HSBC reported Monday that it turned a profit of $5 billion in the third quarter, a figure held down by the scandal-plagued bank's efforts to absorb a series of fines and penalties.
The London-based firm set aside $800 million to pay fines that may result from the bank's alleged links to drug cartels and terrorist groups. In the second quarter, the bank set aside an initial $700 million for the same purpose.
In July, a U.S. congressional committee issued a report detailing a lack of oversight at HSBC which resulted in thousands of suspicious transactions with clients of dubious repute.
Among other issues, the report noted that in 2007 and 2008, HSBC's Mexico unit shipped $7 billion in cash to the bank's U.S. affiliate, a volume of shipments that law enforcement officials said could reach that size "only if they included illegal drug proceeds."
HSBC Mexico had a number of high-profile clients linked to drug trafficking, the report said, as well as "a huge backlog of accounts marked for closure due to suspicious activity, but whose closures were delayed."
The report also found that HSBC worked extensively with Saudi Arabia's Al Rajhi Bank, some owners of which have been linked to terrorism financing, according to a CIA report quoted by the subcommittee. Some evidence suggests Al Rajhi's "key founder" was "an early financial benefactor of al Qaeda," the report said.
Even with $1.5 billion set aside to pay for its alleged indiscretions, more may be needed. In a statement released Monday, chief executive Stuart Gulliver said that U.S. authorities have "substantial discretion" on how to resolve the charges, and that no agreement has been reached.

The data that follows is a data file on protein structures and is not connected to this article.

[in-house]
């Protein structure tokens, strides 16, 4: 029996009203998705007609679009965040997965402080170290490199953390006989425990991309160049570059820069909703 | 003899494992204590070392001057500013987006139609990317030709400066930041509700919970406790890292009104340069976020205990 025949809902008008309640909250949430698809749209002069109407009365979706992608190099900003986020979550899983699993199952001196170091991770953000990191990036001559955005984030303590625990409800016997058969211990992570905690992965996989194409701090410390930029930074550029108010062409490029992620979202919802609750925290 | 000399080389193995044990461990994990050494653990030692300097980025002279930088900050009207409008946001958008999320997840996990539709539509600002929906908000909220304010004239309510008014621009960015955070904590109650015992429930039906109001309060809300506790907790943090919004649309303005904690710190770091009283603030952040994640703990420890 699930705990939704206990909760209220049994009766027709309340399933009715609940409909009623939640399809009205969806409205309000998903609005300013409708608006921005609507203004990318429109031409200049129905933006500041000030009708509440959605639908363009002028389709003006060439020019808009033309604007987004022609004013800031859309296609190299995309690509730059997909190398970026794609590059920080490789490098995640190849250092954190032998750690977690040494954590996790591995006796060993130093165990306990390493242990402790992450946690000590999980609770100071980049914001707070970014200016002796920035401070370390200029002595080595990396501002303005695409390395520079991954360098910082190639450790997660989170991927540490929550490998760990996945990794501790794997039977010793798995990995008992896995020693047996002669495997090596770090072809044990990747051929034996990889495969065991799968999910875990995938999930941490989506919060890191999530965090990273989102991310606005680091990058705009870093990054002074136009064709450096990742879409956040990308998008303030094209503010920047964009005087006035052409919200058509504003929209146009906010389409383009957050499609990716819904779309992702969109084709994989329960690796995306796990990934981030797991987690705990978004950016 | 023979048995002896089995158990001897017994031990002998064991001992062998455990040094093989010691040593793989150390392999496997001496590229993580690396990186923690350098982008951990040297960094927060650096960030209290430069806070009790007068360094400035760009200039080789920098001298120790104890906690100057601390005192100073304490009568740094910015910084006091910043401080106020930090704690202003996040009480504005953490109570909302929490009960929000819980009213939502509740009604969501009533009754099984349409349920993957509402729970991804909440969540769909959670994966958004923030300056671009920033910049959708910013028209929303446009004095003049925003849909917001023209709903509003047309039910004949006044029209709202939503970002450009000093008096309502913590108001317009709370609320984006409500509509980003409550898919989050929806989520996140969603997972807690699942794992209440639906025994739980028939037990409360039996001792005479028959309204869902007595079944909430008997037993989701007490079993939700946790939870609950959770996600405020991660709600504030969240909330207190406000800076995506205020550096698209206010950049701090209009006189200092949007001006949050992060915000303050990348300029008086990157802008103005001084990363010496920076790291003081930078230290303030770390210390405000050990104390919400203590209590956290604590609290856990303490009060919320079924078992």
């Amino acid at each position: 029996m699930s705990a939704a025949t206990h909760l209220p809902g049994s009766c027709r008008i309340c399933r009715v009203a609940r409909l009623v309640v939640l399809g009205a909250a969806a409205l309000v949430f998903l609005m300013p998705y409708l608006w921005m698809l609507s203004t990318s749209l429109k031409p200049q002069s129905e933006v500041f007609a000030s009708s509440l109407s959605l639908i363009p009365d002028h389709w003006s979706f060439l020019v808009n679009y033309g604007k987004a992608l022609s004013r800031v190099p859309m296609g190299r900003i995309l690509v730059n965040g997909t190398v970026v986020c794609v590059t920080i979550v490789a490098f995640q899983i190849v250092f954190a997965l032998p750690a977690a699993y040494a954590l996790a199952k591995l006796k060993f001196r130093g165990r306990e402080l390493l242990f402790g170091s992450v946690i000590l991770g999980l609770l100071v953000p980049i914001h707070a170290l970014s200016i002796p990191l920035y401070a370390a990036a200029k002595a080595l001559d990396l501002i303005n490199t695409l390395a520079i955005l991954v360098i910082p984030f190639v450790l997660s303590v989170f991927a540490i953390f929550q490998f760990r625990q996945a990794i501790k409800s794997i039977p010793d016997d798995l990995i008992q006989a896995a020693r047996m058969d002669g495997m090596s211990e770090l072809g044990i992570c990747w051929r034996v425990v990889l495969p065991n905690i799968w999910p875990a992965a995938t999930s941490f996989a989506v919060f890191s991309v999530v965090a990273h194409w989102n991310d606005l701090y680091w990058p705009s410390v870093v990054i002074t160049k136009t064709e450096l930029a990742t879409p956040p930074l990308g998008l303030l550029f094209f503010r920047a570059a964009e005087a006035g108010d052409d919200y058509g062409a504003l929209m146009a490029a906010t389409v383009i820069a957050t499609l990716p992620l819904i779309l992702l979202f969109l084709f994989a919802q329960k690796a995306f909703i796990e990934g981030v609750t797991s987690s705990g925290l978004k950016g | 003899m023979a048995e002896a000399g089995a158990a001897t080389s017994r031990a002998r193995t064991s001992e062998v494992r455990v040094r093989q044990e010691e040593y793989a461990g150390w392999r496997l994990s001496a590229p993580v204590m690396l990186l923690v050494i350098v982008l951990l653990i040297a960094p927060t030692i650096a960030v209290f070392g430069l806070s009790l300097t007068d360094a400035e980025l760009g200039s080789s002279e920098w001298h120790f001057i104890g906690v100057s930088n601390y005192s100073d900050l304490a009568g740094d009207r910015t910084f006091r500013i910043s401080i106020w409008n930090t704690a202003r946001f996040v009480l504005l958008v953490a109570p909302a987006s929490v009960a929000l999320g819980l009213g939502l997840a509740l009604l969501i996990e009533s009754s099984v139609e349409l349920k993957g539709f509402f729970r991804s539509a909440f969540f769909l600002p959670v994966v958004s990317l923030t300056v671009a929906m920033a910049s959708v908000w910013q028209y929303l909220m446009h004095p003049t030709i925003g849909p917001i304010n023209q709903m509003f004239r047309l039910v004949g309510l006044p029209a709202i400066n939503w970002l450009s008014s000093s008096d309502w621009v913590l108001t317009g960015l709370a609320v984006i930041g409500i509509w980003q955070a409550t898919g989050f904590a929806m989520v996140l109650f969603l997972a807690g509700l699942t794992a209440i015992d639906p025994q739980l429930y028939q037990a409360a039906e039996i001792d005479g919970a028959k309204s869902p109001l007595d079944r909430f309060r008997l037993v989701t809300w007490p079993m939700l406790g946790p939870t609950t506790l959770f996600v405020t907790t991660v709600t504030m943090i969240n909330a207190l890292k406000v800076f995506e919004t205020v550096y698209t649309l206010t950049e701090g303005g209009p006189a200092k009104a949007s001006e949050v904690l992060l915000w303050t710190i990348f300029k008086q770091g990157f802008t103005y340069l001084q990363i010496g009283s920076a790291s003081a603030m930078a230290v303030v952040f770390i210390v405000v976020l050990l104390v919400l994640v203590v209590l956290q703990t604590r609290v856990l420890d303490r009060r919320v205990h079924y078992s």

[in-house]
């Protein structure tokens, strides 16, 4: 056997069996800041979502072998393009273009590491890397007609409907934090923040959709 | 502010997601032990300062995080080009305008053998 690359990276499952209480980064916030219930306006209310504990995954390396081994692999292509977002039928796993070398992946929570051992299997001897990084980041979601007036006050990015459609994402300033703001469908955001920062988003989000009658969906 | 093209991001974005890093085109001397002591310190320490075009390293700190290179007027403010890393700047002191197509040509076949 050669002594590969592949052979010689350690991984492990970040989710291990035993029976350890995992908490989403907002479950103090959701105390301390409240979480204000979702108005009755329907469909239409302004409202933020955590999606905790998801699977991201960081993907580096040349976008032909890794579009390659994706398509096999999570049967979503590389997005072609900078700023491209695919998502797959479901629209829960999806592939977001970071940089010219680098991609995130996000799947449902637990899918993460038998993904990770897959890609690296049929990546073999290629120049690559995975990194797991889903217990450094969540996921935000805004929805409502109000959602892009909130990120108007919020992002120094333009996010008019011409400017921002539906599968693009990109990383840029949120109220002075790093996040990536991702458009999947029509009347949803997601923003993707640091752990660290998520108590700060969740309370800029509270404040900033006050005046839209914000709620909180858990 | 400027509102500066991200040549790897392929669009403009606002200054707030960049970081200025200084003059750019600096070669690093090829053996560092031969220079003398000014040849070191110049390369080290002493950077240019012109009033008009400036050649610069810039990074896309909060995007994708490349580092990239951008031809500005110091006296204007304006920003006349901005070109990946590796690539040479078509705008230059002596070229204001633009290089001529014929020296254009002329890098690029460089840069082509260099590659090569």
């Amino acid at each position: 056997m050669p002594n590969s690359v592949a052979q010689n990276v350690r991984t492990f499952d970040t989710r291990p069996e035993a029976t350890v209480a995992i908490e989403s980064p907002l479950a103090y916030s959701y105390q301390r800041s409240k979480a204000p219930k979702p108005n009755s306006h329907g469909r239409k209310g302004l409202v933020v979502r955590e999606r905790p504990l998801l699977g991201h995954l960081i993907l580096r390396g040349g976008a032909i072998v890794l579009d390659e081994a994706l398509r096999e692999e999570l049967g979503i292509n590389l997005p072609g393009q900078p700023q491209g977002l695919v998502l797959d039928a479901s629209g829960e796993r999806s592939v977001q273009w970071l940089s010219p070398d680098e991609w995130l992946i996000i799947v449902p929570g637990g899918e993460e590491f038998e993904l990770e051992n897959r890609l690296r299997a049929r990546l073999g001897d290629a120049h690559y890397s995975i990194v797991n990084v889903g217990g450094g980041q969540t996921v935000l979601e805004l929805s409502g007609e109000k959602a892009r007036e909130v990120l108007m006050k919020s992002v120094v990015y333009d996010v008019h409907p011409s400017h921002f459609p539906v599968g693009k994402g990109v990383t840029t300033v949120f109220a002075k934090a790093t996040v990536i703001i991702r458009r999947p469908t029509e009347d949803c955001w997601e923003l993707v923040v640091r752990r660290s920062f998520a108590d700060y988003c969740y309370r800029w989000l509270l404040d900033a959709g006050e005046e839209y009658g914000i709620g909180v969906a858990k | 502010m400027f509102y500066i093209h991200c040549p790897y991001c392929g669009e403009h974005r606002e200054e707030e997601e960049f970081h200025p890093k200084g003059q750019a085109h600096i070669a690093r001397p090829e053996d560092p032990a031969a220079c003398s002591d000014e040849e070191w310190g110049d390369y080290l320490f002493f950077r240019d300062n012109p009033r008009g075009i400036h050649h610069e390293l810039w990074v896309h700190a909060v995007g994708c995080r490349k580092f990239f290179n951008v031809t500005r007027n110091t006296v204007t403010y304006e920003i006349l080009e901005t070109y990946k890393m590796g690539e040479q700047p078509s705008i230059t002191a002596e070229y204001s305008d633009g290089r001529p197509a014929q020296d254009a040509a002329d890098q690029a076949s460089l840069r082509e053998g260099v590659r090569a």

"Indeed," Gulliver said, "the final amount of the financial penalties could be higher, possibly significantly higher, than the amount accrued." After the report's release, the bank issued a statement acknowledging it had "sometimes failed to meet the standards that regulators and customers expect."
HSBC also earmarked $353 million to compensate customers sold payment protection insurance, bringing the banks total hit for the quarter to $1.15 billion. The bank has been under fire for misleading clients regarding the purchase of certain kinds of insurance that prevented most policyholders from filing a claim.
In addition, the bank is being scrutinized for its alleged role in the Libor rate-rigging scandal. HSBC was subpoenaed in August by New York's attorney general.
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